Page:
Mom transforms kids' book covers into tales of the coronavirus

Mom transforms kids’ book covers into tales of the coronavirus

At the peak of the COVID-19 crisis in Manhattan, ambulance sirens wailed all day long outside the two-bedroom apartment where Stefanie Trilling lives with her husband, two children, aged 5 ½ and 2, and their dog. “It was really upsetting. Because my daughter is old enough to understand what was going on, she’d ask, ‘Do the people in the ambulance have coronavirus? Are they going to die? ‘”Says Trilling. “I answer have the answers. The best I could do was say, ‘I don’t know, but we’re going to do the best we can to stay safe as a family, and that’s why we’re staying inside.’ So then I went to the distraction. technique. ”

She found it in art: Specifically, in reworking children’s books covers.

“One day I took out the paint,” says Trilling, who had never painted much. “I see one of the Elephant and Piggie books [the children’s series by Mo Willems]. I started painting the characters, and I started painting in a cartoonified coronavirus and I changed ‘Piggie’ to ‘COVID-19.’ “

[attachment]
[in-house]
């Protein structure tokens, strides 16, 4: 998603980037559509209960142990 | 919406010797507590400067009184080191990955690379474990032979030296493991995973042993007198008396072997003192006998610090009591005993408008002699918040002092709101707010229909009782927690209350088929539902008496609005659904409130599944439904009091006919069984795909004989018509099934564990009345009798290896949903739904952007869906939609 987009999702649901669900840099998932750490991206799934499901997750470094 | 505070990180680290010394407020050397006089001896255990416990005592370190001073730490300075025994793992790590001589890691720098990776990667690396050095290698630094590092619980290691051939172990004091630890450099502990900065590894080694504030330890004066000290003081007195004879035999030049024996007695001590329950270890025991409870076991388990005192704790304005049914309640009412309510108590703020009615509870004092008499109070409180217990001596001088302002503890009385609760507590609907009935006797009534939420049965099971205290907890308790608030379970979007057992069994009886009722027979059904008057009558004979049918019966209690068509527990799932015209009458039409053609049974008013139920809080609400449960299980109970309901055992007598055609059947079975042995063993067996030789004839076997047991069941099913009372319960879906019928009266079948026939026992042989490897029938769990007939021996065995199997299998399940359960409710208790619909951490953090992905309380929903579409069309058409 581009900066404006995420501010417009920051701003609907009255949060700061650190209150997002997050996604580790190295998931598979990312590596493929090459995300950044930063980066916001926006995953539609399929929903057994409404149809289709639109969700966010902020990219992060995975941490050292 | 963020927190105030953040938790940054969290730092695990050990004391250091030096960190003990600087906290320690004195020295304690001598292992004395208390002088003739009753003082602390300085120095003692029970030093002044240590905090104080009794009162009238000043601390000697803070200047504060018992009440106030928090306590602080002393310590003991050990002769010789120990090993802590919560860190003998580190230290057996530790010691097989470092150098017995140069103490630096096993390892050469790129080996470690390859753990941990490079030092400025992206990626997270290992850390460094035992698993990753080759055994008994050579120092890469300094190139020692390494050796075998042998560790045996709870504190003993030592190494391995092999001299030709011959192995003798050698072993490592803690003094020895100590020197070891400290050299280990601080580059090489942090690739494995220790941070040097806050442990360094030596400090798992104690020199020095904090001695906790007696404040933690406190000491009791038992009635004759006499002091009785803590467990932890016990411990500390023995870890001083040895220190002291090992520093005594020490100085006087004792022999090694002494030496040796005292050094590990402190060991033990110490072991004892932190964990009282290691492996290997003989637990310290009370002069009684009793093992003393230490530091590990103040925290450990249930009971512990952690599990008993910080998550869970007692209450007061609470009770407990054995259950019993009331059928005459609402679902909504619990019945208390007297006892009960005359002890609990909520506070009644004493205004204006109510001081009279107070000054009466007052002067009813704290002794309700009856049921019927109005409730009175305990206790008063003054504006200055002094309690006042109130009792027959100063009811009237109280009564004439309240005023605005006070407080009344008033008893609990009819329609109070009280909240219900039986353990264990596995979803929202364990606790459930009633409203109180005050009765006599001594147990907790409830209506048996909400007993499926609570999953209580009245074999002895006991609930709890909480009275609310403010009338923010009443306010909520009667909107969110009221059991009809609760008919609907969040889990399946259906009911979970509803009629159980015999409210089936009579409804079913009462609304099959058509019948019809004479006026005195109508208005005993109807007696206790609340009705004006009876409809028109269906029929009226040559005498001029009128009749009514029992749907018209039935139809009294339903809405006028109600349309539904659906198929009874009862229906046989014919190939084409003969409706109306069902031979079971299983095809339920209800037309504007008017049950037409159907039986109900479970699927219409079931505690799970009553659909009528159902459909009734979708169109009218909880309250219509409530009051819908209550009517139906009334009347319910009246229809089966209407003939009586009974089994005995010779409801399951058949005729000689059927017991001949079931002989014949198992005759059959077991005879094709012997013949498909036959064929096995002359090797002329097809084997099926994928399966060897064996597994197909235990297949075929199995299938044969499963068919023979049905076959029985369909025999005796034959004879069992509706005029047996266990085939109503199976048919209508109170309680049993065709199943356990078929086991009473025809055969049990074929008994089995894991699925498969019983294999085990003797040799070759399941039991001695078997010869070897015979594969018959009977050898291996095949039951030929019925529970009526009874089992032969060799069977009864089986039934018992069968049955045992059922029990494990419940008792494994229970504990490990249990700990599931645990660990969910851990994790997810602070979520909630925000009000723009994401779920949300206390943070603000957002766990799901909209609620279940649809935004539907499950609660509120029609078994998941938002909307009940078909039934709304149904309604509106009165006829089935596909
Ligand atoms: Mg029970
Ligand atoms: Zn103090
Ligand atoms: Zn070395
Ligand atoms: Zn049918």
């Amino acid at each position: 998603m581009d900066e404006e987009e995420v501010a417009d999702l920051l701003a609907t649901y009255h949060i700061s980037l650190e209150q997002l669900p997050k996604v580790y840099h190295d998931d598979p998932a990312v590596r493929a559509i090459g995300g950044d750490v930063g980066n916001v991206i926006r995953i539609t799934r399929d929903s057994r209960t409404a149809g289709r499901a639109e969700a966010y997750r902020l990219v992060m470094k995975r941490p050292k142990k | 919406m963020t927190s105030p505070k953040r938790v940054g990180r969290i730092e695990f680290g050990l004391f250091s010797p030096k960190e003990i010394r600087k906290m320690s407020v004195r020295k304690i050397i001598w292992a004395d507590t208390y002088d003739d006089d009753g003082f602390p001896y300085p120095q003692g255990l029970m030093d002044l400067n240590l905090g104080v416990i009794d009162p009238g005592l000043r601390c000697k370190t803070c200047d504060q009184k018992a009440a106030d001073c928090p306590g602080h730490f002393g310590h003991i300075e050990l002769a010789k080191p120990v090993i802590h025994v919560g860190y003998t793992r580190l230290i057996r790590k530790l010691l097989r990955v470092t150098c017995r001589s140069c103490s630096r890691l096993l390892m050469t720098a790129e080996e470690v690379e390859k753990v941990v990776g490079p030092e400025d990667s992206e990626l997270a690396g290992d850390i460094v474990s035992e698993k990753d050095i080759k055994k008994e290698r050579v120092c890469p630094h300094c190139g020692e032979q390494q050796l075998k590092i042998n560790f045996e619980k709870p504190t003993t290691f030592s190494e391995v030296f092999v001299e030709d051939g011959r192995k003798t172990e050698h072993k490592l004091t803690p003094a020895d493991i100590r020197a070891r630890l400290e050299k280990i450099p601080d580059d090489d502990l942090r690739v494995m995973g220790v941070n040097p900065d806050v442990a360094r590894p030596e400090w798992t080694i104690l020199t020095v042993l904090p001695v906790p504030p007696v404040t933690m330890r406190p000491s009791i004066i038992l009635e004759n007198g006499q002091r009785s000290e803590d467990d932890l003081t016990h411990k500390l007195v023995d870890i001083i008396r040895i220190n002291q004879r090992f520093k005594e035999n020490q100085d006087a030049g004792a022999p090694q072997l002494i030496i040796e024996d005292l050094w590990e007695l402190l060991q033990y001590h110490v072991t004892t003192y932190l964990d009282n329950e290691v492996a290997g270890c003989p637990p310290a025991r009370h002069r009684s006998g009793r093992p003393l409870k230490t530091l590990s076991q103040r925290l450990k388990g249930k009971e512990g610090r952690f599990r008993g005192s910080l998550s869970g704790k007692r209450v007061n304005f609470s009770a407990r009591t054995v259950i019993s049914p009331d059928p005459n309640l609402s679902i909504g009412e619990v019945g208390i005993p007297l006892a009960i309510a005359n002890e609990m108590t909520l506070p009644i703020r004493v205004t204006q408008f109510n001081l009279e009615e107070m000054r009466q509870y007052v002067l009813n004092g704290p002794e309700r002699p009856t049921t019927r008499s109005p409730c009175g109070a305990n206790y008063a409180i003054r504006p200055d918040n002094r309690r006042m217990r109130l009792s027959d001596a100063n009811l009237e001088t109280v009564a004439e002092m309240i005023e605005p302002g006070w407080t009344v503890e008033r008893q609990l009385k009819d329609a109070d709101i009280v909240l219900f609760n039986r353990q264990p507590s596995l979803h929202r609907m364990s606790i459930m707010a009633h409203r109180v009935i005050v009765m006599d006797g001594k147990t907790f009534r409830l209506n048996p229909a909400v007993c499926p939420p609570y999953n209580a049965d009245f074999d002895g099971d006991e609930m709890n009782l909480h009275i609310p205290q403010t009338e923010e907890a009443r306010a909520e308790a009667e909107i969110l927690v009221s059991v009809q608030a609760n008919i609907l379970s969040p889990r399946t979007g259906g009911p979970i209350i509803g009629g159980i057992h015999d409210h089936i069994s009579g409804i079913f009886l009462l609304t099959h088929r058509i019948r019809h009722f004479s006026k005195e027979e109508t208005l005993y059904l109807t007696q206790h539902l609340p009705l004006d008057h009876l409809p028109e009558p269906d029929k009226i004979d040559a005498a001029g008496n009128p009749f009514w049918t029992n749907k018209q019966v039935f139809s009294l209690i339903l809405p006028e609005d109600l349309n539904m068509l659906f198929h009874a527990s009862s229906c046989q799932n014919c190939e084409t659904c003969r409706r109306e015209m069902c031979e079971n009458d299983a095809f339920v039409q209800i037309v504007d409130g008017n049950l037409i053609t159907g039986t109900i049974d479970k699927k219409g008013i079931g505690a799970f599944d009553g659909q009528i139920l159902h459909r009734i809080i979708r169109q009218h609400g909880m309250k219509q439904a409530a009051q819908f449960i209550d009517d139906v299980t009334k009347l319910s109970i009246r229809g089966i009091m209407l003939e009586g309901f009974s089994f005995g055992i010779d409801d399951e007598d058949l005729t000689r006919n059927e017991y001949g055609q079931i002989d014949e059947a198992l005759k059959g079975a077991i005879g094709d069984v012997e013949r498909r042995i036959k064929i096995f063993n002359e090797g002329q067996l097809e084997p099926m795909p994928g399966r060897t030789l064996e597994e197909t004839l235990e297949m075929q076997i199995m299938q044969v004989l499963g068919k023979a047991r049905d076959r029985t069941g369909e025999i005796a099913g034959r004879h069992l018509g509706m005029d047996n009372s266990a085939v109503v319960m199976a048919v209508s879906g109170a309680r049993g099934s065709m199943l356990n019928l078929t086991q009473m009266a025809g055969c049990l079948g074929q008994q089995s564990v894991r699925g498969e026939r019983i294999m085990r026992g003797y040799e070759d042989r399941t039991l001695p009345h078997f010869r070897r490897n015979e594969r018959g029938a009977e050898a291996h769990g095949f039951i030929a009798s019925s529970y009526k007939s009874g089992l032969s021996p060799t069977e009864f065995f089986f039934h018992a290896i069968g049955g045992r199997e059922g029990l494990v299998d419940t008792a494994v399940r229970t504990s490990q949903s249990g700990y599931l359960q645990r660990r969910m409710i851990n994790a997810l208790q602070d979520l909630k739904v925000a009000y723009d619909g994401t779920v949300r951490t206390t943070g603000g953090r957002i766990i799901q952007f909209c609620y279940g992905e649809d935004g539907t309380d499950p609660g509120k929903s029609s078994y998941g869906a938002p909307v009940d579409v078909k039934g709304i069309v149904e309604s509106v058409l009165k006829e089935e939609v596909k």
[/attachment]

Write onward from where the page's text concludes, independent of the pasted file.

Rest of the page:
She posted it on Instagram to share with her friends, who loved it and demanded that she do another cover. So she did “Pete the Cat and the Bad Corona.” Then her ideas started snowballing, one cover after another. “Green Eggs and Wash Your Hands,” “The Berenstain Bears and Too Much Time Home,” “Llama Llama Has Changed Pajamas.”

And that’s how Children’s Books for Pandemics, now a wildly popular social media phenomenon, was born. (“Multimedia parodist finding the best in a collectively bad situation,” reads Trilling’s Instagram bio.)

While painting helped the time go by, the colorful covers provided Trilling with a non-threatening way to discuss the situation with her daughter. “We talked about what viruses are and why we are staying in. It gave her the context in which she could ask questions. “

She hopes to sell prints and use a portion of the proceeds to help children in hard-hit neighborhoods.

And as for whether this has made her see the city differently?

“I see a lot of friends who are leaving, just packing up their apartments,” says Trilling. “But this is my home. This is where family built my family. This is where I live, and this is where I love. “It’s a transition state, but I know it’s going to come out on the other side, and I want to be a part of it.”